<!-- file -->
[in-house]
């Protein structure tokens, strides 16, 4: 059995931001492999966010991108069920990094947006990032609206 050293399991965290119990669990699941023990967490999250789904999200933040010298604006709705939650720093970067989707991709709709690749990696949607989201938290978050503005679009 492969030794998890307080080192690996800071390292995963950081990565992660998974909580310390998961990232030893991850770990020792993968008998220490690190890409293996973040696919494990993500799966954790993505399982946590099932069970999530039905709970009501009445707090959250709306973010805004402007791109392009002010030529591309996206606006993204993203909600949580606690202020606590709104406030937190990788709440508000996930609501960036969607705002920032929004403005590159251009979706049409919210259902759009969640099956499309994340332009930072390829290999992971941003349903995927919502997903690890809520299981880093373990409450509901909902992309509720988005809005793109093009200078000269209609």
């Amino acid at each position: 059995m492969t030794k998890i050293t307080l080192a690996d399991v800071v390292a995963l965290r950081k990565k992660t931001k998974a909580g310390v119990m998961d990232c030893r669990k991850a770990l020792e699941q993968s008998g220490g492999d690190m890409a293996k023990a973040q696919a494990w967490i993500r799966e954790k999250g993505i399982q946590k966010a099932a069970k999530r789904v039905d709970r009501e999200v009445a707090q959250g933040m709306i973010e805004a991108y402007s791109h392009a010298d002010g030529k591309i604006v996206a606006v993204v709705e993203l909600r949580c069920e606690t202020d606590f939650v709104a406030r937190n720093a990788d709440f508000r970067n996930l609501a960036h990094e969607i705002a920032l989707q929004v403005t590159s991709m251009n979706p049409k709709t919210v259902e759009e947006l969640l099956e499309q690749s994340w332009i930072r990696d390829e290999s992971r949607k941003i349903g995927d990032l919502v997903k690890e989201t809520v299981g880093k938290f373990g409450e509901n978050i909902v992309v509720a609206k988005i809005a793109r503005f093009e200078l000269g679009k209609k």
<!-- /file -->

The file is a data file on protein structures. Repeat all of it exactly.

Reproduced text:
[in-house]
């Protein structure tokens, strides 16, 4: 059995931001492999966010991108069920990094947006990032609206 050293399991965290119990669990699941023990967490999250789904999200933040010298604006709705939650720093970067989707991709709709690749990696949607989201938290978050503005679009 492969030794998890307080080192690996800071390292995963950081990565992660998974909580310390998961990232030893991850770990020792993968008998220490690190890409293996973040696919494990993500799966954790993505399982946590099932069970999530039905709970009501009445707090959250709306973010805004402007791109392009002010030529591309996206606006993204993203909600949580606690202020606590709104406030937190990788709440508000996930609501960036969607705002920032929004403005590159251009979706049409919210259902759009969640099956499309994340332009930072390829290999992971941003349903995927919502997903690890809520299981880093373990409450509901909902992309509720988005809005793109093009200078000269209609």
């Amino acid at each position: 059995m492969t030794k998890i050293t307080l080192a690996d399991v800071v390292a995963l965290r950081k990565k992660t931001k998974a909580g310390v119990m998961d990232c030893r669990k991850a770990l020792e699941q993968s008998g220490g492999d690190m890409a293996k023990a973040q696919a494990w967490i993500r799966e954790k999250g993505i399982q946590k966010a099932a069970k999530r789904v039905d709970r009501e999200v009445a707090q959250g933040m709306i973010e805004a991108y402007s791109h392009a010298d002010g030529k591309i604006v996206a606006v993204v709705e993203l909600r949580c069920e606690t202020d606590f939650v709104a406030r937190n720093a990788d709440f508000r970067n996930l609501a960036h990094e969607i705002a920032l989707q929004v403005t590159s991709m251009n979706p049409k709709t919210v259902e759009e947006l969640l099956e499309q690749s994340w332009i930072r990696d390829e290999s992971r949607k941003i349903g995927d990032l919502v997903k690890e989201t809520v299981g880093k938290f373990g409450e509901n978050i909902v992309v509720a609206k988005i809005a793109r503005f093009e200078l000269g679009k209609k």